As a student at FIT, Silverstein said he was repeatedly told that there was only one path he could follow as a young fashion designer in New York and that he could not change amount of waste designers typically create.

“Fashion is the second most polluting industry in the entire world. It’s second only to oil,” Silverstein said.

Silverstein said this waste is a product of the “fast fashion” era of clothing consumerism. He said that stores like H&M, Zara and Forever 21 produce massive amounts of textile waste to produce more clothing quickly.

Silverstein was determined to change that as a designer, he said during his talk.

“We’re living in a disposable time in a disposable culture,” said Silverstein. “But every person in this room has the ability to change that.”

2. Trash is a choice

Rather than thinking of trash as something unavoidable, Silverstein said that trash is something everyone consciously creates that could instead be turned into something else.

“We go around all day every day actually choosing to make trash,” Silverstein said. “I open this up, that’s a piece of trash. I tear that open, that’s a piece of trash. I’m done with that box, now it’s trash. It’s everywhere. We’re playing God. Just like that, we’re banishing something to a wasteland.”

To stop this pattern, Silverstein encouraged recycling, mindful consumerism and repurposing. He said people must change the ways they think about trash.

“I like to think of trash as a gift with purchase,” said Silverstein.

3. Change is up to you

Silverstein said the first step to becoming a smarter, more mindful consumer is to stop shopping at the companies that encourage a culture of waste. Once these huge companies stop receiving support, companies like ZWD can take their place and make the fashion industry less wasteful.

“We need better, stronger, more intelligent designers to be supported by better, stronger, more intelligent consumers to create a demand for responsible products,” Silverstein said. “As a designer, I like to imagine that every single product I make has a message, but it needs a wearer to give that message a voice.”

Large “fast fashion” companies are most of the problem, Silverstein added, and encouraged students to not patronize those brands.

“You alone have the power to make change,” Silverstein said. “You, by yourself, can make whatever kind of changes you want, and that’s a really powerful thing.”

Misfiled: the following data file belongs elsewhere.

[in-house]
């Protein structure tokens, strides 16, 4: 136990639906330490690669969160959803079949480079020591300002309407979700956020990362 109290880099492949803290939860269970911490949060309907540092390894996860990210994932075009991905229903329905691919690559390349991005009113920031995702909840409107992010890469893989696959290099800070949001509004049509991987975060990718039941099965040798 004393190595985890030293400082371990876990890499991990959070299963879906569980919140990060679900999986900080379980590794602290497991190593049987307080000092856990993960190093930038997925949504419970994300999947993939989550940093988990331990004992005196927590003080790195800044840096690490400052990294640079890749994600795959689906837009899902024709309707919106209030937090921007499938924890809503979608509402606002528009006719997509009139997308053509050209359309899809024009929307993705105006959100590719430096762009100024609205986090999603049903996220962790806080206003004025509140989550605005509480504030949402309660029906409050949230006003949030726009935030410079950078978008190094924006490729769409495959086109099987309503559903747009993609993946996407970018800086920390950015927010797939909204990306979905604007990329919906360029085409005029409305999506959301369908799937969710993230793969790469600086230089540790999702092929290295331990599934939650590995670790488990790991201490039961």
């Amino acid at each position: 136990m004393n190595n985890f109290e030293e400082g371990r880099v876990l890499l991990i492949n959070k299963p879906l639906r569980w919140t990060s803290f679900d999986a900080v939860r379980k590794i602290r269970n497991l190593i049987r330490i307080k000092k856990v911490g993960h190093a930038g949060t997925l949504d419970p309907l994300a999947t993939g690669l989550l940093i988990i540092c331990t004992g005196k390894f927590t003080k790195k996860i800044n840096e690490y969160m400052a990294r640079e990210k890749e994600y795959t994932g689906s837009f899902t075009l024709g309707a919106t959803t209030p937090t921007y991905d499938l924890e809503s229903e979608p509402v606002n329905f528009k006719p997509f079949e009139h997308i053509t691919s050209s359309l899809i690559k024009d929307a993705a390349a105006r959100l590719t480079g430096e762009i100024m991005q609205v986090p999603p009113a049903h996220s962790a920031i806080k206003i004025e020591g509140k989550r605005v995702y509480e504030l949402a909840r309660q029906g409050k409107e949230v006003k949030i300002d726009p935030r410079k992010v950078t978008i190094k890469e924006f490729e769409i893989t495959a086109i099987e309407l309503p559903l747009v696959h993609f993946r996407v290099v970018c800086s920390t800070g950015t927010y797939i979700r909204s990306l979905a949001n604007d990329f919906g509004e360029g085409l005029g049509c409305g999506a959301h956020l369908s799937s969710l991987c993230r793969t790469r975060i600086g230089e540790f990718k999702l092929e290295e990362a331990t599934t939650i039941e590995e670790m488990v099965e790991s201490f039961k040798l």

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Tuesday, April 5, 2016 11:38 a.m.

Two senators elected to fill vacant SA spots

Spencer Legred was elected to fill a vacant CCAS undergraduate SA sentate seat Monday night. Jordan McDonald | Hatchet Staff Photographer

Spencer Legred was elected to fill a vacant CCAS undergraduate SA sentate seat Monday night. Jordan McDonald | Hatchet Staff Photographer

Two new senators were elected to fill vacant seats on the Student Association Senate Monday night.

Spencer Legred and Nate Pasko were both chosen by a majority of senators to serve out the rest of the current senate’s term.

Legred, the SA’s former director of Marvin Center affairs, was elected undergraduate senator for Columbian College of Arts and Sciences until the end of the month, beating out senator-elect Luke Plowden.

“I know that there’s a lot that goes into this. I’ve been to most meetings this year,” Legred said ahead of the vote.

He touted his experience as executive director of GW Dance Marathon, and advocated lowering the cost of renting event space on campus and making the SA’s financial decisions more transparent.

Nate Pasko, who was already elected as an Elliott School of International Affairs undergraduate senator for next year, will begin his term a month early. He was chosen to join the senate over Sydney Nelson, who will also be a senator next year.

He argued for a spot in the current senate so he could “hit the ground sprinting” next year and begin implementing parts of his agenda this academic year.

Legred will fill the spot vacated by Thomas Falcigno, who is now executive vice president. Pasko replaces former Elliott School senator Rohan Bhargava, who resigned from the Senate after being suspended for missing too many meetings.

The senate also passed a bill requesting professors be more timely with returning grades on assignments.

The bill, which asks that professors return final exams and course grades within five days after the final exam is taken, sparked a debate about whether the resolution would have any practical impact.

Sen. Sydney Eskin, SEAS-U, said the bill would be a “friendly nudge letting them know that ‘yes it’s important that you get back to us in a timely manner.’”

Others questioned whether faculty would even be aware of such a resolution.

“I have very close relationships with faculty and they have no idea what this going to be. This is something the Faculty Senate should do,” Sen. Brady Forrest, CCAS-G, said.